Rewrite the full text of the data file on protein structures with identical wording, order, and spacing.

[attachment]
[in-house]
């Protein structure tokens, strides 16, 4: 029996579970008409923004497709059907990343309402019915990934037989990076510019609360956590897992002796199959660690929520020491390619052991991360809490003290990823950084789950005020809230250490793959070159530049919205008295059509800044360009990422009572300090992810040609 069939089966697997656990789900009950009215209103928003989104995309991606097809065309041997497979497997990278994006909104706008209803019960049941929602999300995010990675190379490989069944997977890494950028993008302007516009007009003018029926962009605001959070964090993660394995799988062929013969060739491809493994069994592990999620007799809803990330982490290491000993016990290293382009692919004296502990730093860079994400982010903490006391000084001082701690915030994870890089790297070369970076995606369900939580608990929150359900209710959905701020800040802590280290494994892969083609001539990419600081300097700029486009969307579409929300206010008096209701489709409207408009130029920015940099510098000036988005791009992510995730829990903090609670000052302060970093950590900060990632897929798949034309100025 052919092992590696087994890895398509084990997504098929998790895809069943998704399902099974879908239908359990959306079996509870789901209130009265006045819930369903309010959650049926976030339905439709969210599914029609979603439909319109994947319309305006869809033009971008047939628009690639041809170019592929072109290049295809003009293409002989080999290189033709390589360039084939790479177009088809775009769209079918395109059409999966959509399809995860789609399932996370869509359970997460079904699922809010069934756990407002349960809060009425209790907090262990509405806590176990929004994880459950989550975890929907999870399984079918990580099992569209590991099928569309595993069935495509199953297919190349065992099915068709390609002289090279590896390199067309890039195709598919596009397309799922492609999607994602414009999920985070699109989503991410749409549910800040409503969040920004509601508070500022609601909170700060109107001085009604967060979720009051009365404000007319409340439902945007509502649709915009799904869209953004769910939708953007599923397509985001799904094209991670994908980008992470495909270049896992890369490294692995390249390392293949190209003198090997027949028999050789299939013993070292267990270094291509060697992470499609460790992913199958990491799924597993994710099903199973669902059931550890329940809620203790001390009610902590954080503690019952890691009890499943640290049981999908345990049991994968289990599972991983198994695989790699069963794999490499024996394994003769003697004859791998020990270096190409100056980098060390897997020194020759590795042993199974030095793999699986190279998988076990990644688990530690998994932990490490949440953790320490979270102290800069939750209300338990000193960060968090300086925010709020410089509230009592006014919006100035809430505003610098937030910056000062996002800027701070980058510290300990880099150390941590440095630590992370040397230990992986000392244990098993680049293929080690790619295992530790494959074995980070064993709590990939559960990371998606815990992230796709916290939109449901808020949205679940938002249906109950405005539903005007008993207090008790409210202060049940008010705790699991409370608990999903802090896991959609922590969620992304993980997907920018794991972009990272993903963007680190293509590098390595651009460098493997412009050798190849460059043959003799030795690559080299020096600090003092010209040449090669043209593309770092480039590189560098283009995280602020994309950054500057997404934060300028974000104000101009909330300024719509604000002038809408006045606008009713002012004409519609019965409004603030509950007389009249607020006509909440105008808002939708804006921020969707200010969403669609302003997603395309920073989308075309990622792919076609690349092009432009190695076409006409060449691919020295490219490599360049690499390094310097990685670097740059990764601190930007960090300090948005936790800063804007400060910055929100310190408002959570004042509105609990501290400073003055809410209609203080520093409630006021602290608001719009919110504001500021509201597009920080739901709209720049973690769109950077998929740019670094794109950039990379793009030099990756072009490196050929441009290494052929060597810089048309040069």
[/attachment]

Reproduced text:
[in-house]
């Protein structure tokens, strides 16, 4: 029996579970008409923004497709059907990343309402019915990934037989990076510019609360956590897992002796199959660690929520020491390619052991991360809490003290990823950084789950005020809230250490793959070159530049919205008295059509800044360009990422009572300090992810040609 069939089966697997656990789900009950009215209103928003989104995309991606097809065309041997497979497997990278994006909104706008209803019960049941929602999300995010990675190379490989069944997977890494950028993008302007516009007009003018029926962009605001959070964090993660394995799988062929013969060739491809493994069994592990999620007799809803990330982490290491000993016990290293382009692919004296502990730093860079994400982010903490006391000084001082701690915030994870890089790297070369970076995606369900939580608990929150359900209710959905701020800040802590280290494994892969083609001539990419600081300097700029486009969307579409929300206010008096209701489709409207408009130029920015940099510098000036988005791009992510995730829990903090609670000052302060970093950590900060990632897929798949034309100025 052919092992590696087994890895398509084990997504098929998790895809069943998704399902099974879908239908359990959306079996509870789901209130009265006045819930369903309010959650049926976030339905439709969210599914029609979603439909319109994947319309305006869809033009971008047939628009690639041809170019592929072109290049295809003009293409002989080999290189033709390589360039084939790479177009088809775009769209079918395109059409999966959509399809995860789609399932996370869509359970997460079904699922809010069934756990407002349960809060009425209790907090262990509405806590176990929004994880459950989550975890929907999870399984079918990580099992569209590991099928569309595993069935495509199953297919190349065992099915068709390609002289090279590896390199067309890039195709598919596009397309799922492609999607994602414009999920985070699109989503991410749409549910800040409503969040920004509601508070500022609601909170700060109107001085009604967060979720009051009365404000007319409340439902945007509502649709915009799904869209953004769910939708953007599923397509985001799904094209991670994908980008992470495909270049896992890369490294692995390249390392293949190209003198090997027949028999050789299939013993070292267990270094291509060697992470499609460790992913199958990491799924597993994710099903199973669902059931550890329940809620203790001390009610902590954080503690019952890691009890499943640290049981999908345990049991994968289990599972991983198994695989790699069963794999490499024996394994003769003697004859791998020990270096190409100056980098060390897997020194020759590795042993199974030095793999699986190279998988076990990644688990530690998994932990490490949440953790320490979270102290800069939750209300338990000193960060968090300086925010709020410089509230009592006014919006100035809430505003610098937030910056000062996002800027701070980058510290300990880099150390941590440095630590992370040397230990992986000392244990098993680049293929080690790619295992530790494959074995980070064993709590990939559960990371998606815990992230796709916290939109449901808020949205679940938002249906109950405005539903005007008993207090008790409210202060049940008010705790699991409370608990999903802090896991959609922590969620992304993980997907920018794991972009990272993903963007680190293509590098390595651009460098493997412009050798190849460059043959003799030795690559080299020096600090003092010209040449090669043209593309770092480039590189560098283009995280602020994309950054500057997404934060300028974000104000101009909330300024719509604000002038809408006045606008009713002012004409519609019965409004603030509950007389009249607020006509909440105008808002939708804006921020969707200010969403669609302003997603395309920073989308075309990622792919076609690349092009432009190695076409006409060449691919020295490219490599360049690499390094310097990685670097740059990764601190930007960090300090948005936790800063804007400060910055929100310190408002959570004042509105609990501290400073003055809410209609203080520093409630006021602290608001719009919110504001500021509201597009920080739901709209720049973690769109950077998929740019670094794109950039990379793009030099990756072009490196050929441009290494052929060597810089048309040069």